Cantor Fitzgerald CEO and the aftermath of 9/11

No company with offices in the World Trade Center was as devastated as Cantor Fitzgerald, the nation's leading bond brokerage firm, which occupied floors 101 to 105 atop the North Tower.

After the first al Qaeda-hijacked plane struck, all of the firm's 658 employees who were in the office that morning were trapped. None made it out alive.

The firm's CEO, Howard Lutnick, who was not in the office, dedicated his life over the past decade to rebuilding his business with one mission in mind: Helping those families, which represented nearly 70 percent of his workforce.

Lutnick not only lost many of his colleagues: Among the dead were Lutnick's brother Gary, as well as his best friend Doug.

CBS News senior business correspondent Anthony Mason sat down with Lutnick to discuss his journey of resilience.

ANTHONY MASON: You're not someone who's put sort of September 11th behind you and not thought about it for ten years. It's been present in everything you've done. What does this anniversary represent, to you?

HOWARD LUTNICK: Well, enough time has gone by that the friends and family who suffered that great loss have really come to terms with it. And they can talk about their loved ones, remember them, and smile. It still hurts parents more than anyone else, because you lose a child there's just nothing can that can mend that broken heart. But our community is so tight together. We can remember our friends really positively. And that's a really nice thing.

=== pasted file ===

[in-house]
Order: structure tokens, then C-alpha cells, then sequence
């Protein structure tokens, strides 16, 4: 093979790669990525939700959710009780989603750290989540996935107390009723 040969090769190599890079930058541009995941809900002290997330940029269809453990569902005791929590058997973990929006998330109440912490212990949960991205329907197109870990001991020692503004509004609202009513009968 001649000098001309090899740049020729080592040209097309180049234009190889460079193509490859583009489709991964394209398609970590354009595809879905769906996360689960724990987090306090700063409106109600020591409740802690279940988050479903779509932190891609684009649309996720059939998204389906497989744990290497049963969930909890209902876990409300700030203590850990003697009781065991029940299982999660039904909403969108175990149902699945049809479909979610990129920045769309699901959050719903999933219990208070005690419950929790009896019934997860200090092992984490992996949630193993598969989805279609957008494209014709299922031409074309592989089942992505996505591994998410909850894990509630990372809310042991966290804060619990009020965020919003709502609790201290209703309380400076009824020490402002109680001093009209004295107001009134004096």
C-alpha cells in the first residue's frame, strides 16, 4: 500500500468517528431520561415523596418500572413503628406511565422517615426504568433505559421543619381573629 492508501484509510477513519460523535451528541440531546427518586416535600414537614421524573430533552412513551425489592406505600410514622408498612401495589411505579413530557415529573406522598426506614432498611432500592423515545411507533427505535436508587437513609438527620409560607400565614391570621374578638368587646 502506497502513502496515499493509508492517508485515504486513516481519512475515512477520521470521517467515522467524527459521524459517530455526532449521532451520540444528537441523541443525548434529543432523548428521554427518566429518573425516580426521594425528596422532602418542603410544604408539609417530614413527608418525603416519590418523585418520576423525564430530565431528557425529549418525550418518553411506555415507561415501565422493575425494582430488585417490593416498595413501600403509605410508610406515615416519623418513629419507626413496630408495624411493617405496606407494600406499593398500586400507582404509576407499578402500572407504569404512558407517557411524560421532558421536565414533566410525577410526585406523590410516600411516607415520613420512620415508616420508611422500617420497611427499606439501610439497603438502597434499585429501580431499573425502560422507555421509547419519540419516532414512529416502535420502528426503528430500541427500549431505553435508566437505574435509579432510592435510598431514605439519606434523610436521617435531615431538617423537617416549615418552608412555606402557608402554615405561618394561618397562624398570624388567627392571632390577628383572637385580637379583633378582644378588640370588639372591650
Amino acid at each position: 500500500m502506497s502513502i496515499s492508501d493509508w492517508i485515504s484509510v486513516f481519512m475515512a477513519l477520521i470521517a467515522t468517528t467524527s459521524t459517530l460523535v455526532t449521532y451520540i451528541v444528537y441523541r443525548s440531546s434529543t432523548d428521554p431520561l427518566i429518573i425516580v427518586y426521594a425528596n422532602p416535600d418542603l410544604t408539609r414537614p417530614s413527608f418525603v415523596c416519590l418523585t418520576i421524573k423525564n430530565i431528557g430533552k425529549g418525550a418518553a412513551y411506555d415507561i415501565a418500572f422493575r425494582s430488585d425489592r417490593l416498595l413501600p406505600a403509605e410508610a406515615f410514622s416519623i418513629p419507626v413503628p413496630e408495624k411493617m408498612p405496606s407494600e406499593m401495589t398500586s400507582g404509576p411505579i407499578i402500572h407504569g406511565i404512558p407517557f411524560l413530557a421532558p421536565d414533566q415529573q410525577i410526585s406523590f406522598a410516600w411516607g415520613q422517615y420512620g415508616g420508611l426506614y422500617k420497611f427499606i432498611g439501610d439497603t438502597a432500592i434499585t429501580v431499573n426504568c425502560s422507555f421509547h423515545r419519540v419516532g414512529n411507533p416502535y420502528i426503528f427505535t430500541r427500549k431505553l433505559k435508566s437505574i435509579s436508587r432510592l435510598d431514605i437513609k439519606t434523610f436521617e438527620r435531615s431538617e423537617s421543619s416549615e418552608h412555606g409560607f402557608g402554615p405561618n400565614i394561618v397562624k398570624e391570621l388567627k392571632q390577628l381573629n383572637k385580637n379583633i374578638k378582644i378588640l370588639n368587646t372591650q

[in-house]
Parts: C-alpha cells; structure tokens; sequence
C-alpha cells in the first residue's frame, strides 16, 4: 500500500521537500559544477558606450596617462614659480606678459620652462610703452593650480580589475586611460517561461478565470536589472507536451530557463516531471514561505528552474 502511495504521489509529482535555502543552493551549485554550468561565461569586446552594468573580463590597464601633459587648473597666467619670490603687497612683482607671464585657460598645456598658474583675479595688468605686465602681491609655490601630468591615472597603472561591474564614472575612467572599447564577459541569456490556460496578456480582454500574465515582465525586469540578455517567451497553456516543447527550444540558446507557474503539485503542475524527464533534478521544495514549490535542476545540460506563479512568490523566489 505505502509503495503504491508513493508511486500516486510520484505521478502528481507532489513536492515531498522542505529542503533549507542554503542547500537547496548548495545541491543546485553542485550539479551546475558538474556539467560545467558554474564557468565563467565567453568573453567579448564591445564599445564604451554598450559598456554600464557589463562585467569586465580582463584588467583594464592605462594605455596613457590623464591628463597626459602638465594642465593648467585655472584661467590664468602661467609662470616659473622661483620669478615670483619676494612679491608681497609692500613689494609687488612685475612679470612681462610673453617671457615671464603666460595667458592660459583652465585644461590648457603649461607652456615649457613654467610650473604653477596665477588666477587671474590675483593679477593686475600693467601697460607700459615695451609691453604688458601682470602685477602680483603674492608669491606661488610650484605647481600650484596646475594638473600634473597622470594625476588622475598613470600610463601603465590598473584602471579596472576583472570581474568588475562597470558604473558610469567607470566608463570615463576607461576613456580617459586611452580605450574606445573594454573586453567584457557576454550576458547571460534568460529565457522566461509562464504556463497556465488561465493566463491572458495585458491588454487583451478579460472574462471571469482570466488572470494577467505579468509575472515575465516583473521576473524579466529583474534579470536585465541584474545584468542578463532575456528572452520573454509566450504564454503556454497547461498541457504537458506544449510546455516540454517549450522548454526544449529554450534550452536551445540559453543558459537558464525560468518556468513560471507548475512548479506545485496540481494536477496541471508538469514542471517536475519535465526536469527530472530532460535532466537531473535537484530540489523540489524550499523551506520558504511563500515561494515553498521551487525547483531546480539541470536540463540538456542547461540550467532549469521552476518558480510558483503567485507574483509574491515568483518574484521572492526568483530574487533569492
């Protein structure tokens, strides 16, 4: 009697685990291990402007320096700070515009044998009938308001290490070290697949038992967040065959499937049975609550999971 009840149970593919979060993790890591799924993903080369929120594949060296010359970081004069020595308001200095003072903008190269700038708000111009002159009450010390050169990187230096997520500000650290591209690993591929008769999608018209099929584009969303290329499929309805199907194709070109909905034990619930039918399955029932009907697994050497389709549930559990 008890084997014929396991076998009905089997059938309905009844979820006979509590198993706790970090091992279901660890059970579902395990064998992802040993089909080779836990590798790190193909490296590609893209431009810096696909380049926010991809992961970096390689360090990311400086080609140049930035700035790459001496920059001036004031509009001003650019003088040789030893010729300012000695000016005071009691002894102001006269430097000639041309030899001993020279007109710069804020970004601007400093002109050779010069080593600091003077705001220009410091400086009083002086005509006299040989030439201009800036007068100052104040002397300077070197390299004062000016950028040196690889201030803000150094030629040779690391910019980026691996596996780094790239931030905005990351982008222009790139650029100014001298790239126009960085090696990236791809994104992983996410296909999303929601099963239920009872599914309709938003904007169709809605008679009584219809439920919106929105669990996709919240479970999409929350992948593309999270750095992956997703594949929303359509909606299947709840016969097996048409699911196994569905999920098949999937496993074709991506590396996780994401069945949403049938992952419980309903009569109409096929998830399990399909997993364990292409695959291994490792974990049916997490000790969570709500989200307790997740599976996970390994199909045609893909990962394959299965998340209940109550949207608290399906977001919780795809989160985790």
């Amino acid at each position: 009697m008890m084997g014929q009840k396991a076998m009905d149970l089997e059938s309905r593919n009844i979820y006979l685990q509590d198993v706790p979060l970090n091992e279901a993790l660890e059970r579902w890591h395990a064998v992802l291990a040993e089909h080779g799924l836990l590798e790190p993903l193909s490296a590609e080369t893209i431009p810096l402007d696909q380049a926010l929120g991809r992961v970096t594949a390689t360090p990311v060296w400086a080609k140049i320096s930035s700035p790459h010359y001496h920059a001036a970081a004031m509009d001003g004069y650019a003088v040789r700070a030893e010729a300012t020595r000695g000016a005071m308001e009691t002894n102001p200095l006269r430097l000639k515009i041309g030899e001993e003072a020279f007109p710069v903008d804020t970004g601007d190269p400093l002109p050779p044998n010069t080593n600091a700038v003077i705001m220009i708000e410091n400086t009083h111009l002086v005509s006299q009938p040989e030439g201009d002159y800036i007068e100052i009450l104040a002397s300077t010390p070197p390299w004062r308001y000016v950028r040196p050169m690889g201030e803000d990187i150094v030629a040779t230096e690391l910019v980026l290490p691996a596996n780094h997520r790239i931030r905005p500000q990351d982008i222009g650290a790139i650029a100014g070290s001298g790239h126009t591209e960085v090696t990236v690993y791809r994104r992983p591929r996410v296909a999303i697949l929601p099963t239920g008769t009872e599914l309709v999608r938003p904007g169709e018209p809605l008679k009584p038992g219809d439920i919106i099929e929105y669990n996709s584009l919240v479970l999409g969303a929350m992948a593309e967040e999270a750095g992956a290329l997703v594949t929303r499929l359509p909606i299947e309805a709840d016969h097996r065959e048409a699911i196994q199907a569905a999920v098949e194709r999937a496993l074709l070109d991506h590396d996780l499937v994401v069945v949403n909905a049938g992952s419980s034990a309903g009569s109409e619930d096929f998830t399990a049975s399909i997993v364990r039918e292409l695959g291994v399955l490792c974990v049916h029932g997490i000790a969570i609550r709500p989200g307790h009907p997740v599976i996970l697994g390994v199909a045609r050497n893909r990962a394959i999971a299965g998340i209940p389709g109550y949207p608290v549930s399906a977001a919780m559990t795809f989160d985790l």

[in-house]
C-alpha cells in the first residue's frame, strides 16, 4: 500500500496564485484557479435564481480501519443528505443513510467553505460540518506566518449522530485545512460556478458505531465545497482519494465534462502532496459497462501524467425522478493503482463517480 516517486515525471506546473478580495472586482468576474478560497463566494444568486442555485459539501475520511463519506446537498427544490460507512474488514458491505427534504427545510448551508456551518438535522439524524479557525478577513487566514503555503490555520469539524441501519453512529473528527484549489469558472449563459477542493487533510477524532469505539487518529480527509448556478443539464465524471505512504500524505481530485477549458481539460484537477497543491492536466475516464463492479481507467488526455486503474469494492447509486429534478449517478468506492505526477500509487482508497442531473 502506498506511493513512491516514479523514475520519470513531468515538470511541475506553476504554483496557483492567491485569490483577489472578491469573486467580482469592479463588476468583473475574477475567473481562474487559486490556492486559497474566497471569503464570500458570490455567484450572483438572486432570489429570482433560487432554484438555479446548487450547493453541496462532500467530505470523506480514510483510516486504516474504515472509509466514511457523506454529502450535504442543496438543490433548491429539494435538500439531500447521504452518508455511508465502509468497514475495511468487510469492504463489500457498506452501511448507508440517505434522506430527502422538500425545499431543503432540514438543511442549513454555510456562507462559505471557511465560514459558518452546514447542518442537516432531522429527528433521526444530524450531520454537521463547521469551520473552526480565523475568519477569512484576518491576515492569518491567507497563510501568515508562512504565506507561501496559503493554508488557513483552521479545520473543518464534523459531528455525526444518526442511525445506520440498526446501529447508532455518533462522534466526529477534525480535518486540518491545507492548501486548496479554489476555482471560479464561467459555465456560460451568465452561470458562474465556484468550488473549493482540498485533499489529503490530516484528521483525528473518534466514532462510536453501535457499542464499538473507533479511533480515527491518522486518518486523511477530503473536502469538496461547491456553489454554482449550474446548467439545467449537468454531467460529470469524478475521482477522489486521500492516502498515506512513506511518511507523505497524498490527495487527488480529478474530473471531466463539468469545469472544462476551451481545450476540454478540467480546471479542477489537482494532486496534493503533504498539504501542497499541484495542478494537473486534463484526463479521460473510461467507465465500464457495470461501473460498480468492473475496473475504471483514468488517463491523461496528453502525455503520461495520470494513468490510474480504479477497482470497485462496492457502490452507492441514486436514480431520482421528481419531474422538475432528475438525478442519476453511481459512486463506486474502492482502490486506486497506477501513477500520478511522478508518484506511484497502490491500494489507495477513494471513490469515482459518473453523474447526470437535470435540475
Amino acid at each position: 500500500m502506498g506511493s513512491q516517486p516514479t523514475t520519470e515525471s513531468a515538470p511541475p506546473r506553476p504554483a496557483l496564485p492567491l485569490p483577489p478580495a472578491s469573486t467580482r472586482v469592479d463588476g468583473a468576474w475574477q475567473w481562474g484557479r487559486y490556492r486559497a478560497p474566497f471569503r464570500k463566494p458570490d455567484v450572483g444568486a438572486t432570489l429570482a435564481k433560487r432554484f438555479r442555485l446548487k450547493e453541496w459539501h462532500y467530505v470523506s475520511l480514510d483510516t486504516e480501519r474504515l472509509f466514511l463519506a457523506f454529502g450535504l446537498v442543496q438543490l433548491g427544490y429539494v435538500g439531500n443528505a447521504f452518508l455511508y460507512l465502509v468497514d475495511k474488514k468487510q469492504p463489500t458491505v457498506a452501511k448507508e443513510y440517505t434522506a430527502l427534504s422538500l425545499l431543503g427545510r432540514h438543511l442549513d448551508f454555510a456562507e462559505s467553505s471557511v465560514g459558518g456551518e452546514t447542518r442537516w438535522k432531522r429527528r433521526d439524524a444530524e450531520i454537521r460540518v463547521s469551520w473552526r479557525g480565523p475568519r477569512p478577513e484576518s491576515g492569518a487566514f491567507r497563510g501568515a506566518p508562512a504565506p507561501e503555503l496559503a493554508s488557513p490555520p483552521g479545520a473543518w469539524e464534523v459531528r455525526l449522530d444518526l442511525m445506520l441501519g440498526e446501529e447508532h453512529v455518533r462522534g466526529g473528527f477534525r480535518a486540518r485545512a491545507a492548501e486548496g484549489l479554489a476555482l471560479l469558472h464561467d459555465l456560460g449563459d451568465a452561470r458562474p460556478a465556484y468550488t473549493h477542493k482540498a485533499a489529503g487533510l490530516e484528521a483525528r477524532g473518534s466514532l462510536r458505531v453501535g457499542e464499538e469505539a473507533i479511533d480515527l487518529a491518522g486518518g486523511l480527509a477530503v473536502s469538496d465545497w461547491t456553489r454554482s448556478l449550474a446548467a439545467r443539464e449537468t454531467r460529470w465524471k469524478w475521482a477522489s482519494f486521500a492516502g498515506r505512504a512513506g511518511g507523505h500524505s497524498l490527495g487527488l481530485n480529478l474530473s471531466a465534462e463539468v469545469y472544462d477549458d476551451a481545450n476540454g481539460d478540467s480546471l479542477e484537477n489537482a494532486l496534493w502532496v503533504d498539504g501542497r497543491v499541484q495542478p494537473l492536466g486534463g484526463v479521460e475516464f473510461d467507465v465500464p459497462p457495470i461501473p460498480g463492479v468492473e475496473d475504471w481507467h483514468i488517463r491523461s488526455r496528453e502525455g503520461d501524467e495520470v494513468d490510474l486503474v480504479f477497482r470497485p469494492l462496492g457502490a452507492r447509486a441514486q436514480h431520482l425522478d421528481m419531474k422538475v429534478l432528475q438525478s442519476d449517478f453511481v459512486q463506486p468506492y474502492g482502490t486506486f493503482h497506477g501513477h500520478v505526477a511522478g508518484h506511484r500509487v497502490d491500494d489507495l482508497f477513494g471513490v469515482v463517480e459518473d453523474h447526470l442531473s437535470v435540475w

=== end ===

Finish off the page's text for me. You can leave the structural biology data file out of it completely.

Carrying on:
MASON: After all you've been through over the past ten years, how do you feel at this point?

LUTNICK: Well, I'm most proud of the community that we've built together. I mean we have 20 kids of people who died working here. I mean, can you imagine how wonderful that is as a compliment to the firm? So a great community, great employees, worked hard together to build that relationship, and great families and their connection to us.

MASON: The night of September 11th, ten years ago, you not only had lost over 600 employees, you thought you probably lost your whole business, too, right?

LUTNICK: Of course.

MASON: You're still here, and you're bigger and stronger than ever. How did that happen?

LUTNICK: We had a conference call, and we basically said we have two choices: We can shut the firm, go to our friends' funerals. You have to remember, 700 people means 20 funerals in a day, which is not possible to attend, for 35 straight days. It's just inconceivable. Or, we'd have to work harder than we've ever worked in our whole lives. And while everyone on the phone had a different reason, ultimately it was unanimous. We decided to work harder than we've ever worked before but for one purpose, which was to take care of our friends' families.

MASON: Initially you were hemorrhaging money, at that point. Weren't you?

LUTNICK: A million dollars a day we were losing. We paid the employees through the 15th. So for four days we paid the employees who had died. And, of course, we had no revenues. So, no revenues coming in, lots of expenses going out. It's simple math, it doesn't take very long.

MASON: You stopped paychecks for the employees who had died, and you got a lot of grief for that at first.